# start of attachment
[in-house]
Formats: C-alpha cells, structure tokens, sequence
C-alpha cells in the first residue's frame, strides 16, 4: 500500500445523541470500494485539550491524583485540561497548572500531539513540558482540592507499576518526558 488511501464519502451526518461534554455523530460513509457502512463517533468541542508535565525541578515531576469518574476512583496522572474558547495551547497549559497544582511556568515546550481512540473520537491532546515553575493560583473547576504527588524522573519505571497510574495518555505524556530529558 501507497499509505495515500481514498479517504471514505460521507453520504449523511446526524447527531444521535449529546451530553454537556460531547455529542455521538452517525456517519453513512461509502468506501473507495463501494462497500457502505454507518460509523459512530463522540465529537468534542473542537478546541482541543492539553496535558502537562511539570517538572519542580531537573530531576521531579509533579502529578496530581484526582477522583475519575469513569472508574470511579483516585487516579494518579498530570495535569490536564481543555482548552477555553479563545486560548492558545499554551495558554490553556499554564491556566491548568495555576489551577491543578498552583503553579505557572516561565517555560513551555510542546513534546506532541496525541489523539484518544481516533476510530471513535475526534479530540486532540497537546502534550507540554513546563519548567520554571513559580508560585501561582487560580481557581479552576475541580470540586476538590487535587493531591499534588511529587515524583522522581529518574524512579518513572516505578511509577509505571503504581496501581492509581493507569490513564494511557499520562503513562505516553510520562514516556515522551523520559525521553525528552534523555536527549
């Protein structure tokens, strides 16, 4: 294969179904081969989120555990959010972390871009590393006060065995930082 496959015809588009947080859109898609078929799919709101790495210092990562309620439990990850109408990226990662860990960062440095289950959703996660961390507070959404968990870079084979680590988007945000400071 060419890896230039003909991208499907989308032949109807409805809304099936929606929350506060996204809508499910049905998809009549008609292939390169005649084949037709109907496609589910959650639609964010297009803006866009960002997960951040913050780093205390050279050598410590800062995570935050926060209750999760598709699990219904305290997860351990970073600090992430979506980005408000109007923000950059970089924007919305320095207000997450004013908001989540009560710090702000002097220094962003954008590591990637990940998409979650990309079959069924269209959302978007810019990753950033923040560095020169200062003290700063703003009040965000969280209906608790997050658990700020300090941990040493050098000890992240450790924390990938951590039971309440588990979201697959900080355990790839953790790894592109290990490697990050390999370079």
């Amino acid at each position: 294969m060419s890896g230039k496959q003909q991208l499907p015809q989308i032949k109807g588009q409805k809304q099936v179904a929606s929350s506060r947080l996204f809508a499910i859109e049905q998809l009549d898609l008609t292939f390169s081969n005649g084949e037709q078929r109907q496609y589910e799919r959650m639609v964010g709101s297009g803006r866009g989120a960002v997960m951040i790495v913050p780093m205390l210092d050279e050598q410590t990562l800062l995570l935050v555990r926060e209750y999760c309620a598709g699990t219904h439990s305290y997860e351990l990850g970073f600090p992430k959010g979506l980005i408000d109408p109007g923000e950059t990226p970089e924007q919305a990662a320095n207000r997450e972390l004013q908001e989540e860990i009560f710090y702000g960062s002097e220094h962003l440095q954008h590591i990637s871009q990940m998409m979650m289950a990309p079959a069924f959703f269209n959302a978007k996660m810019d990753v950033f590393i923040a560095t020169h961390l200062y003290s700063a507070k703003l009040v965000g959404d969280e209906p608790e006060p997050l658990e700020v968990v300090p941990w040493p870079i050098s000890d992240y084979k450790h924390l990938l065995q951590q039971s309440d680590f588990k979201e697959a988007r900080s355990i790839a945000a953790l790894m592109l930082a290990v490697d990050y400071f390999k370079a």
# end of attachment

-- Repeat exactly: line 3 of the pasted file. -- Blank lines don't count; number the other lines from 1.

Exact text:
C-alpha cells in the first residue's frame, strides 16, 4: 500500500445523541470500494485539550491524583485540561497548572500531539513540558482540592507499576518526558 488511501464519502451526518461534554455523530460513509457502512463517533468541542508535565525541578515531576469518574476512583496522572474558547495551547497549559497544582511556568515546550481512540473520537491532546515553575493560583473547576504527588524522573519505571497510574495518555505524556530529558 501507497499509505495515500481514498479517504471514505460521507453520504449523511446526524447527531444521535449529546451530553454537556460531547455529542455521538452517525456517519453513512461509502468506501473507495463501494462497500457502505454507518460509523459512530463522540465529537468534542473542537478546541482541543492539553496535558502537562511539570517538572519542580531537573530531576521531579509533579502529578496530581484526582477522583475519575469513569472508574470511579483516585487516579494518579498530570495535569490536564481543555482548552477555553479563545486560548492558545499554551495558554490553556499554564491556566491548568495555576489551577491543578498552583503553579505557572516561565517555560513551555510542546513534546506532541496525541489523539484518544481516533476510530471513535475526534479530540486532540497537546502534550507540554513546563519548567520554571513559580508560585501561582487560580481557581479552576475541580470540586476538590487535587493531591499534588511529587515524583522522581529518574524512579518513572516505578511509577509505571503504581496501581492509581493507569490513564494511557499520562503513562505516553510520562514516556515522551523520559525521553525528552534523555536527549